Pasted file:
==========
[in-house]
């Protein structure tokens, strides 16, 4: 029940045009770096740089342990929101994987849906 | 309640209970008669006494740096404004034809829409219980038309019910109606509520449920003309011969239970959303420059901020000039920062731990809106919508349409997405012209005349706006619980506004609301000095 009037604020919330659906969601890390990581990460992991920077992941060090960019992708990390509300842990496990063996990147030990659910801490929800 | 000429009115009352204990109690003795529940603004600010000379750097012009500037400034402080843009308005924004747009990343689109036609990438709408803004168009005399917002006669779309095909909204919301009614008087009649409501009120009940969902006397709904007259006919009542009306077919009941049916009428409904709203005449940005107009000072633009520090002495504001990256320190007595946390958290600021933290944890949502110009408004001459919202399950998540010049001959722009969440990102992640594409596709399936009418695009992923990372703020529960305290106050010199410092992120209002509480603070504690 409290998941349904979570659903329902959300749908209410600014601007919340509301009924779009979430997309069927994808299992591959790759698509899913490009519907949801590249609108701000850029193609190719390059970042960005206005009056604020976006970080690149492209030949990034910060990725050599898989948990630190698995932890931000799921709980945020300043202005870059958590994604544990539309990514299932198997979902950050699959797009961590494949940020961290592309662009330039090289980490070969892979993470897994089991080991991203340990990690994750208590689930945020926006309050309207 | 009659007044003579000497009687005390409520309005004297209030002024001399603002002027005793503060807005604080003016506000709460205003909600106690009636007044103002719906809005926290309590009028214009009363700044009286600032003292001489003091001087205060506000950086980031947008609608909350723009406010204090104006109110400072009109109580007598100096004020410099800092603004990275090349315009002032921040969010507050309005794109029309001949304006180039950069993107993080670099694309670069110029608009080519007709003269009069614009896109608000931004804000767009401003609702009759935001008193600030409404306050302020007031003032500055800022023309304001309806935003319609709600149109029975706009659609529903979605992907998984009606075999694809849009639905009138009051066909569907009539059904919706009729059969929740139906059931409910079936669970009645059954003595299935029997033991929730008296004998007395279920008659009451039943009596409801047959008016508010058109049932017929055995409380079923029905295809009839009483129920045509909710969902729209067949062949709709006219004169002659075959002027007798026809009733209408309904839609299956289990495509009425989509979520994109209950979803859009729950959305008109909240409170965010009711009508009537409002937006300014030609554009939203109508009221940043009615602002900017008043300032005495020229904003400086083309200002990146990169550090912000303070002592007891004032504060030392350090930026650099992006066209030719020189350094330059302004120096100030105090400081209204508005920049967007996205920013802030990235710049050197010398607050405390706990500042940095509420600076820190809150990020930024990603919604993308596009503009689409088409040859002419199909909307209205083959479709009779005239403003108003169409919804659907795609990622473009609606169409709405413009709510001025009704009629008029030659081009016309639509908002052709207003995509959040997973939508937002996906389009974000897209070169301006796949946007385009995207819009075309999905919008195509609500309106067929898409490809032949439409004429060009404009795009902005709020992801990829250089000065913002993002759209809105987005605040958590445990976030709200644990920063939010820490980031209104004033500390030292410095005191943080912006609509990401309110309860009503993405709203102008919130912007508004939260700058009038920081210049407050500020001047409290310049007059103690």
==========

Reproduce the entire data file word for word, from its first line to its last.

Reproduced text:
[in-house]
């Protein structure tokens, strides 16, 4: 029940045009770096740089342990929101994987849906 | 309640209970008669006494740096404004034809829409219980038309019910109606509520449920003309011969239970959303420059901020000039920062731990809106919508349409997405012209005349706006619980506004609301000095 009037604020919330659906969601890390990581990460992991920077992941060090960019992708990390509300842990496990063996990147030990659910801490929800 | 000429009115009352204990109690003795529940603004600010000379750097012009500037400034402080843009308005924004747009990343689109036609990438709408803004168009005399917002006669779309095909909204919301009614008087009649409501009120009940969902006397709904007259006919009542009306077919009941049916009428409904709203005449940005107009000072633009520090002495504001990256320190007595946390958290600021933290944890949502110009408004001459919202399950998540010049001959722009969440990102992640594409596709399936009418695009992923990372703020529960305290106050010199410092992120209002509480603070504690 409290998941349904979570659903329902959300749908209410600014601007919340509301009924779009979430997309069927994808299992591959790759698509899913490009519907949801590249609108701000850029193609190719390059970042960005206005009056604020976006970080690149492209030949990034910060990725050599898989948990630190698995932890931000799921709980945020300043202005870059958590994604544990539309990514299932198997979902950050699959797009961590494949940020961290592309662009330039090289980490070969892979993470897994089991080991991203340990990690994750208590689930945020926006309050309207 | 009659007044003579000497009687005390409520309005004297209030002024001399603002002027005793503060807005604080003016506000709460205003909600106690009636007044103002719906809005926290309590009028214009009363700044009286600032003292001489003091001087205060506000950086980031947008609608909350723009406010204090104006109110400072009109109580007598100096004020410099800092603004990275090349315009002032921040969010507050309005794109029309001949304006180039950069993107993080670099694309670069110029608009080519007709003269009069614009896109608000931004804000767009401003609702009759935001008193600030409404306050302020007031003032500055800022023309304001309806935003319609709600149109029975706009659609529903979605992907998984009606075999694809849009639905009138009051066909569907009539059904919706009729059969929740139906059931409910079936669970009645059954003595299935029997033991929730008296004998007395279920008659009451039943009596409801047959008016508010058109049932017929055995409380079923029905295809009839009483129920045509909710969902729209067949062949709709006219004169002659075959002027007798026809009733209408309904839609299956289990495509009425989509979520994109209950979803859009729950959305008109909240409170965010009711009508009537409002937006300014030609554009939203109508009221940043009615602002900017008043300032005495020229904003400086083309200002990146990169550090912000303070002592007891004032504060030392350090930026650099992006066209030719020189350094330059302004120096100030105090400081209204508005920049967007996205920013802030990235710049050197010398607050405390706990500042940095509420600076820190809150990020930024990603919604993308596009503009689409088409040859002419199909909307209205083959479709009779005239403003108003169409919804659907795609990622473009609606169409709405413009709510001025009704009629008029030659081009016309639509908002052709207003995509959040997973939508937002996906389009974000897209070169301006796949946007385009995207819009075309999905919008195509609500309106067929898409490809032949439409004429060009404009795009902005709020992801990829250089000065913002993002759209809105987005605040958590445990976030709200644990920063939010820490980031209104004033500390030292410095005191943080912006609509990401309110309860009503993405709203102008919130912007508004939260700058009038920081210049407050500020001047409290310049007059103690």